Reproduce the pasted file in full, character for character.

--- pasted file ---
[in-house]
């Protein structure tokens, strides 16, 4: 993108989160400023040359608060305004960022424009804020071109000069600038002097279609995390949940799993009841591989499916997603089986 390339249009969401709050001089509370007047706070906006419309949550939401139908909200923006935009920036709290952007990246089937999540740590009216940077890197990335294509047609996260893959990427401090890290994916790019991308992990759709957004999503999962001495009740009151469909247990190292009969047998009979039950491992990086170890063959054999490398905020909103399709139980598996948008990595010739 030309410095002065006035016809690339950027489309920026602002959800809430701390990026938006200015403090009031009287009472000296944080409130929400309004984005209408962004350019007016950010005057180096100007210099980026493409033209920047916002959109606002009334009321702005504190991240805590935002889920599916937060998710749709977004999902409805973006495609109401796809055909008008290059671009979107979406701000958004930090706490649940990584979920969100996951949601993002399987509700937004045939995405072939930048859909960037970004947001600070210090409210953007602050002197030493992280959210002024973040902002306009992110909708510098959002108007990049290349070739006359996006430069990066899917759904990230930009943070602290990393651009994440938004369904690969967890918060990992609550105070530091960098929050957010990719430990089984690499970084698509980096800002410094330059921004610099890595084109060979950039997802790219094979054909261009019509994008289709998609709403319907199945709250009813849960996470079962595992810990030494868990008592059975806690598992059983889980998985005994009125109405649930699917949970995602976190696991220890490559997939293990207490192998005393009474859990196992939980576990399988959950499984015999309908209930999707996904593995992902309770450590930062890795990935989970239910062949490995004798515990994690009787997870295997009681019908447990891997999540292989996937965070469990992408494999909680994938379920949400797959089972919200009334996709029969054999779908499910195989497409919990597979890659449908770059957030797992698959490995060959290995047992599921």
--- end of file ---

[in-house]
């Protein structure tokens, strides 16, 4: 993108989160400023040359608060305004960022424009804020071109000069600038002097279609995390949940799993009841591989499916997603089986 390339249009969401709050001089509370007047706070906006419309949550939401139908909200923006935009920036709290952007990246089937999540740590009216940077890197990335294509047609996260893959990427401090890290994916790019991308992990759709957004999503999962001495009740009151469909247990190292009969047998009979039950491992990086170890063959054999490398905020909103399709139980598996948008990595010739 030309410095002065006035016809690339950027489309920026602002959800809430701390990026938006200015403090009031009287009472000296944080409130929400309004984005209408962004350019007016950010005057180096100007210099980026493409033209920047916002959109606002009334009321702005504190991240805590935002889920599916937060998710749709977004999902409805973006495609109401796809055909008008290059671009979107979406701000958004930090706490649940990584979920969100996951949601993002399987509700937004045939995405072939930048859909960037970004947001600070210090409210953007602050002197030493992280959210002024973040902002306009992110909708510098959002108007990049290349070739006359996006430069990066899917759904990230930009943070602290990393651009994440938004369904690969967890918060990992609550105070530091960098929050957010990719430990089984690499970084698509980096800002410094330059921004610099890595084109060979950039997802790219094979054909261009019509994008289709998609709403319907199945709250009813849960996470079962595992810990030494868990008592059975806690598992059983889980998985005994009125109405649930699917949970995602976190696991220890490559997939293990207490192998005393009474859990196992939980576990399988959950499984015999309908209930999707996904593995992902309770450590930062890795990935989970239910062949490995004798515990994690009787997870295997009681019908447990891997999540292989996937965070469990992408494999909680994938379920949400797959089972919200009334996709029969054999779908499910195989497409919990597979890659449908770059957030797992698959490995060959290995047992599921």